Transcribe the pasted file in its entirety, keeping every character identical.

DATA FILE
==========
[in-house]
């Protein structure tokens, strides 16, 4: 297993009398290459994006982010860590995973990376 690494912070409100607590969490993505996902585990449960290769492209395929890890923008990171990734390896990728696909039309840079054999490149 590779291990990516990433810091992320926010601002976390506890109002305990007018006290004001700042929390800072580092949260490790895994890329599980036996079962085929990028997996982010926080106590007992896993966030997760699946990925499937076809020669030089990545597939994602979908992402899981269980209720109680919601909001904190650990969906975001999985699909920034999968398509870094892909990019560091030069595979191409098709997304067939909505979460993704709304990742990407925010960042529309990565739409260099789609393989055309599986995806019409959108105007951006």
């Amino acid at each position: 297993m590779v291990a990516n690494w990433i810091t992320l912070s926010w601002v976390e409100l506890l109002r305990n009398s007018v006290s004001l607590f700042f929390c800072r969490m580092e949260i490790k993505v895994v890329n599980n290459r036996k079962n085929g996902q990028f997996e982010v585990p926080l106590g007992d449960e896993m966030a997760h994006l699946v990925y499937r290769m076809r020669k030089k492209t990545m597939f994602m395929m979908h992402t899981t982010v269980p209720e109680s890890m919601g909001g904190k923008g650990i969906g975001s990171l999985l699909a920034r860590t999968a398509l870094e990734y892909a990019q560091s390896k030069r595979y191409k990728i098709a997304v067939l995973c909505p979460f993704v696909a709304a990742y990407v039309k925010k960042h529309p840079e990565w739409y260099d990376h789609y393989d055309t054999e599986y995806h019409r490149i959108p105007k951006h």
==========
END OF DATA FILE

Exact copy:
[in-house]
């Protein structure tokens, strides 16, 4: 297993009398290459994006982010860590995973990376 690494912070409100607590969490993505996902585990449960290769492209395929890890923008990171990734390896990728696909039309840079054999490149 590779291990990516990433810091992320926010601002976390506890109002305990007018006290004001700042929390800072580092949260490790895994890329599980036996079962085929990028997996982010926080106590007992896993966030997760699946990925499937076809020669030089990545597939994602979908992402899981269980209720109680919601909001904190650990969906975001999985699909920034999968398509870094892909990019560091030069595979191409098709997304067939909505979460993704709304990742990407925010960042529309990565739409260099789609393989055309599986995806019409959108105007951006």
């Amino acid at each position: 297993m590779v291990a990516n690494w990433i810091t992320l912070s926010w601002v976390e409100l506890l109002r305990n009398s007018v006290s004001l607590f700042f929390c800072r969490m580092e949260i490790k993505v895994v890329n599980n290459r036996k079962n085929g996902q990028f997996e982010v585990p926080l106590g007992d449960e896993m966030a997760h994006l699946v990925y499937r290769m076809r020669k030089k492209t990545m597939f994602m395929m979908h992402t899981t982010v269980p209720e109680s890890m919601g909001g904190k923008g650990i969906g975001s990171l999985l699909a920034r860590t999968a398509l870094e990734y892909a990019q560091s390896k030069r595979y191409k990728i098709a997304v067939l995973c909505p979460f993704v696909a709304a990742y990407v039309k925010k960042h529309p840079e990565w739409y260099d990376h789609y393989d055309t054999e599986y995806h019409r490149i959108p105007k951006h």